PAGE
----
• And mailed hand held out, ready to greet
  • The large-eyed wonder, and ambitious heat
  • Of the aspiring boy; who as he led
  • Those smiling ladies, often turned his head
  • To admire the visor arched so gracefully
  • Over a knightly brow; while they went by
  • The lamps that from the high-roof’d hall were pendent,
  • And gave the steel a shining quite transcendent.
  • Soon in a pleasant chamber they are seated;
  • The sweet-lipp’d ladies have already greeted
  • All the green leaves that round the window clamber,
  • To show their purple stars, and bells of amber.
  • Sir Gondibert has doff’d his shining steel,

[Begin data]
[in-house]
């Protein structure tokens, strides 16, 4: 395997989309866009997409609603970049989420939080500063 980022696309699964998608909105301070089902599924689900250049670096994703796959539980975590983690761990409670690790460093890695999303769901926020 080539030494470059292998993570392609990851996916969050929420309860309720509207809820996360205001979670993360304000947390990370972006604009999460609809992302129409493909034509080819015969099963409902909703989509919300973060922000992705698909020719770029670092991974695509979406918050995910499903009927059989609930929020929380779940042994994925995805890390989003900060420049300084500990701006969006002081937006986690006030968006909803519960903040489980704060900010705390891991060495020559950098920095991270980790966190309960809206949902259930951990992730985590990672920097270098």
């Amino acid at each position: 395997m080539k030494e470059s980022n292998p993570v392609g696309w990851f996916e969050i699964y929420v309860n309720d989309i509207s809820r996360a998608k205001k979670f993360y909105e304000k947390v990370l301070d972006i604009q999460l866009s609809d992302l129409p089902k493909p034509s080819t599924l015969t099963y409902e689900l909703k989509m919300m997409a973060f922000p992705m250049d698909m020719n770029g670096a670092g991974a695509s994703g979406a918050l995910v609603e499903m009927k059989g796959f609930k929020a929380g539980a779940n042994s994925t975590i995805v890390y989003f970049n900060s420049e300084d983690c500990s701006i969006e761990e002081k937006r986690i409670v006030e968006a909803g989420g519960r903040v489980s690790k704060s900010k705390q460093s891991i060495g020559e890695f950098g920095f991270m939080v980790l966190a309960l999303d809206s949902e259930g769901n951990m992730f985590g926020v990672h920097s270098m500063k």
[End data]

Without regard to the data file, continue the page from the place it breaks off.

• Gladdening in the free, and airy feel
  • Of a light mantle; and while Clerimond
  • Is looking round about him with a fond,
  • And placid eye, young Calidore is burning
  • To hear of knightly deeds, and gallant spurning
  • Of all unworthiness; and how the strong of arm
  • Kept off dismay, and terror, and alarm
  • From lovely woman: while brimful of this,
  • He gave each damsel’s hand so warm a kiss,
  • And had such manly ardour in his eye,
  • That each at other look’d half staringly;
  • And then their features started into smiles
  • Sweet as blue heavens o’er enchanted isles.
  • Softly the breezes from the forest came,
  • Softly they blew aside the taper’s flame;
  • Clear was the song from Philomel’s far bower;
  • Grateful the incense from the lime-tree flower;
  • Mysterious, wild, the far heard trumpet’s tone;
  • Lovely the moon in ether, all alone:
  • Sweet too the converse of these happy mortals,
  • As that of busy spirits when the portals